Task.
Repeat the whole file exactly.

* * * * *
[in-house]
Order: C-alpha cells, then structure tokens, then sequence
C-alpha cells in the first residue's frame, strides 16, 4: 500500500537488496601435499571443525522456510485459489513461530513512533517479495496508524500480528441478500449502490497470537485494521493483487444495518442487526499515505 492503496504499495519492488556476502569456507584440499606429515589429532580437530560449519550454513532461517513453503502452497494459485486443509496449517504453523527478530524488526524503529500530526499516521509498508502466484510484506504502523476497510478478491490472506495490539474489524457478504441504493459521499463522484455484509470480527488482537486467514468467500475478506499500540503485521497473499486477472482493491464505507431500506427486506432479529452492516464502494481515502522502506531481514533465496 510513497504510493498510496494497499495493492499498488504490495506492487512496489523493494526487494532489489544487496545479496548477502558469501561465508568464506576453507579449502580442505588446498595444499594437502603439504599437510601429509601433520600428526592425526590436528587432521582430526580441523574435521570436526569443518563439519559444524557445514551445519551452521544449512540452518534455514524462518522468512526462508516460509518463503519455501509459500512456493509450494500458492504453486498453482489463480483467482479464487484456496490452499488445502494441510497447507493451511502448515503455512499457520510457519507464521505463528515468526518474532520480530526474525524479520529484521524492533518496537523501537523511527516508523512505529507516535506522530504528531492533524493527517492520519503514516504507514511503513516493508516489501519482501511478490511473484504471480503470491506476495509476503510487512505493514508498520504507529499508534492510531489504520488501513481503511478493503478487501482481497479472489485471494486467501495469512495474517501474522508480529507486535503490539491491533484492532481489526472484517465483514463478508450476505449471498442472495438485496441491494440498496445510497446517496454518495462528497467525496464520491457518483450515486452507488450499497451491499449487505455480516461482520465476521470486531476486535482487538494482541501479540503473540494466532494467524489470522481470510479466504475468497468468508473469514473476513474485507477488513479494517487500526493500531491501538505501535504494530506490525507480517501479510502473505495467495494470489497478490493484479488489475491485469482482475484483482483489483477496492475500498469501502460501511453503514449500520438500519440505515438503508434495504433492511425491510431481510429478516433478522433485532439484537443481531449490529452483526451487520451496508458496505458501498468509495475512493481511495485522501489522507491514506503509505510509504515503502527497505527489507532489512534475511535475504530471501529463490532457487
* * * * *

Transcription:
[in-house]
Order: C-alpha cells, then structure tokens, then sequence
C-alpha cells in the first residue's frame, strides 16, 4: 500500500537488496601435499571443525522456510485459489513461530513512533517479495496508524500480528441478500449502490497470537485494521493483487444495518442487526499515505 492503496504499495519492488556476502569456507584440499606429515589429532580437530560449519550454513532461517513453503502452497494459485486443509496449517504453523527478530524488526524503529500530526499516521509498508502466484510484506504502523476497510478478491490472506495490539474489524457478504441504493459521499463522484455484509470480527488482537486467514468467500475478506499500540503485521497473499486477472482493491464505507431500506427486506432479529452492516464502494481515502522502506531481514533465496 510513497504510493498510496494497499495493492499498488504490495506492487512496489523493494526487494532489489544487496545479496548477502558469501561465508568464506576453507579449502580442505588446498595444499594437502603439504599437510601429509601433520600428526592425526590436528587432521582430526580441523574435521570436526569443518563439519559444524557445514551445519551452521544449512540452518534455514524462518522468512526462508516460509518463503519455501509459500512456493509450494500458492504453486498453482489463480483467482479464487484456496490452499488445502494441510497447507493451511502448515503455512499457520510457519507464521505463528515468526518474532520480530526474525524479520529484521524492533518496537523501537523511527516508523512505529507516535506522530504528531492533524493527517492520519503514516504507514511503513516493508516489501519482501511478490511473484504471480503470491506476495509476503510487512505493514508498520504507529499508534492510531489504520488501513481503511478493503478487501482481497479472489485471494486467501495469512495474517501474522508480529507486535503490539491491533484492532481489526472484517465483514463478508450476505449471498442472495438485496441491494440498496445510497446517496454518495462528497467525496464520491457518483450515486452507488450499497451491499449487505455480516461482520465476521470486531476486535482487538494482541501479540503473540494466532494467524489470522481470510479466504475468497468468508473469514473476513474485507477488513479494517487500526493500531491501538505501535504494530506490525507480517501479510502473505495467495494470489497478490493484479488489475491485469482482475484483482483489483477496492475500498469501502460501511453503514449500520438500519440505515438503508434495504433492511425491510431481510429478516433478522433485532439484537443481531449490529452483526451487520451496508458496505458501498468509495475512493481511495485522501489522507491514506503509505510509504515503502527497505527489507532489512534475511535475504530471501529463490532457487